The group of journalists, actors authors, and publicists were the cream of the crop of the time. They were smart and funny and enjoyed each other’s work and company. Their criticism and wit together became legendary, often reported by them through their various outlets. They called themselves the “Vicious Circle” and became a significant cultural influence during the 1920s.

The Round Table at the Algonquin.
The Round Table at the Algonquin.

Birthplace of the The New Yorker  

The Algonquin is the birthplace of significant literary achievements. Harold Ross started the New Yorker Magazine in 1925 funded with money won at a poker game at the round table.

Maya Angelou penned the screenplay for “I Know Why the Caged Bird Sings” here. William Faulkner wrote his 1950 Nobel Peace Prize speech at the hotel and even the Music for “ My Fair Lady” was composed here by Frederick Loewe and Alan Jay Lerner.

Algonquin executive chef Henderson Catyln
Algonquin executive chef Henderson Catyln

The Chef.

Executive chef Henderson Catyln has a straightforward approach to running a restaurant and the food he prepares for the Oak Room.

A 23-year veteran of Marriott hotels, he is credited with a  significant increase in volume since he took over four years ago.

In the kitchen, there is a bulletin board with his mission statement: “One sound. One voice. One Team.” He holds two stand up meetings a day with the staff to assess problems, talk about the food and relay comments from customers.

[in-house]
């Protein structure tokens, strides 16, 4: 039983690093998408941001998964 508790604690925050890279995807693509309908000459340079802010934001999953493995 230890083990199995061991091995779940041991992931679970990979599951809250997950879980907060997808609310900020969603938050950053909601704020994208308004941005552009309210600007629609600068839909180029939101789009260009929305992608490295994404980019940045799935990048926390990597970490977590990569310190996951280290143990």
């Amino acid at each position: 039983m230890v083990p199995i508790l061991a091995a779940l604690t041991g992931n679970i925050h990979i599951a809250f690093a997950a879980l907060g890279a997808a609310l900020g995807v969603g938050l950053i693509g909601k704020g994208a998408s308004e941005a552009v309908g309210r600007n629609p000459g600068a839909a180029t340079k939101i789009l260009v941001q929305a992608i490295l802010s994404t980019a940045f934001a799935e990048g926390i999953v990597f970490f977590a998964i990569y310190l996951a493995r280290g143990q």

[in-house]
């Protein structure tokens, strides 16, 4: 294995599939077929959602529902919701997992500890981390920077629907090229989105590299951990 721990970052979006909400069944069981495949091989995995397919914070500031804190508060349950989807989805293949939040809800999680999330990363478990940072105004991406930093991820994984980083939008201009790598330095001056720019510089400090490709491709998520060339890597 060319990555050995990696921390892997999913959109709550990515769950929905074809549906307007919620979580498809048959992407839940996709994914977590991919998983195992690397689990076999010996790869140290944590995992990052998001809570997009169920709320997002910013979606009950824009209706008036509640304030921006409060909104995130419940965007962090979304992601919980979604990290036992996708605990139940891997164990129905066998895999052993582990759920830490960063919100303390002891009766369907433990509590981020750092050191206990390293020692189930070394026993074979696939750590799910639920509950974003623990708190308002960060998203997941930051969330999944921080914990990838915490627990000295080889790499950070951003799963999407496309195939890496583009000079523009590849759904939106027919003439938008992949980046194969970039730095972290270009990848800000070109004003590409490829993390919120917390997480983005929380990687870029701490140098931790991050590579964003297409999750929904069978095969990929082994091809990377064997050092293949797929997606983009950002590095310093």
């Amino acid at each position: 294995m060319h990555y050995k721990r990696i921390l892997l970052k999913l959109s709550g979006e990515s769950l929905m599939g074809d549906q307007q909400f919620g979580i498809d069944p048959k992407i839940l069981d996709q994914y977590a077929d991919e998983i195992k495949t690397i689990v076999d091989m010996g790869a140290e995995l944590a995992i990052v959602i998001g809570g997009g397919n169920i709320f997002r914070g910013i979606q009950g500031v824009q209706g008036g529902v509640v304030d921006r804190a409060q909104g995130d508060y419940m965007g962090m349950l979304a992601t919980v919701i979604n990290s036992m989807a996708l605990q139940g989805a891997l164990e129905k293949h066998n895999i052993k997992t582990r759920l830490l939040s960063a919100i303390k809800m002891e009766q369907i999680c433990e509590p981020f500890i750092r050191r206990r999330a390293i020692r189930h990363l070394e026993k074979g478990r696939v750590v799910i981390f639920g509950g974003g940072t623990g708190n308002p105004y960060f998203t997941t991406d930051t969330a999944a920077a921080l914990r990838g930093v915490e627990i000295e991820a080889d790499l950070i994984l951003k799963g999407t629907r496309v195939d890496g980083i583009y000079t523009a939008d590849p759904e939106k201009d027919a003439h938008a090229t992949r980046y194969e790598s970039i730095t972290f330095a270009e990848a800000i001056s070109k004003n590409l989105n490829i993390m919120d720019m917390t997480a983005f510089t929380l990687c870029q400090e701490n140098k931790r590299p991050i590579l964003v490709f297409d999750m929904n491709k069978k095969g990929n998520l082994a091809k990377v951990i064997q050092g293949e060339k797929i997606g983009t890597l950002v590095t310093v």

“This is not a foodie place. We do simple, flavorful, elegant dishes and focus on the basics. I want people to understand what they are eating.” The menu is an enticing collection of dishes: Marinated Miso Striped Bass and pencil asparagus, butternut squash puree; pan-seared salmon and cannelloni beans, wild mushroom ragu, English pea coulis, black beans, roasted tomatoes, baby vegetables, house-made Pico de Gallo; and a massive 16 oz dry aged bone-in ribeye with rustic Yukon mash, vegetable du jour, merlot jus.

I had breakfast with Chef Catlyn and his Broken Yolk Sandwich with prosciutto, provolone, tomato, and fresh basil was glorious.

The Algonquin’s Rooms
My girlfriend Diane commented after our first night at the hotel that “…this is the cleanest room I have ever stayed in.” High praise considering the Algonquin holds the title as the oldest running hotel in NYC.

Our room was spacious by Manhattan’s notoriously tiny standards. The bed was super comfortable. The bathroom features Beekman Apothecaries and a spotlessly clean stainless glass and white tile shower.

There is a free local telephone, high-speed wireless internet, a flat-screen TV and a working desk. For a nice touch, complimentary gift books and a copy of the New Yorker magazine are waiting in every room.

 Algonquin Fitness Center Algoquin Hotel New York City
The Algonquin’s Fitness Center is open 24 hours.

Final Thoughts
When you enter the world of the Algonquin Hotel there is no question of who is really in charge: it is Hamlet the resident cat who often can be found walking the halls or stretched out on the front desk.

A tradition was started by the owner/manager Frank Case in the 1920s when he adopted a stray cat. There has been an Algonquin cat ever since. There have been 11 cats in residence: three Matildas and 8 Hamlets. All were rescue cats.

Hamlet is quite possibly the world’s most famous cat. He has both a Facebook page and an

Hamlet, The Algonquin cat
Hamlet, The Algonquin cat

Instagram account. There is even a kitty fashion show held at the hotel.

Of course, The Algonquin is pet-friendly.

The Algonquin Hotel
59 West 44th Street
New York, New York
10036
212-840-6800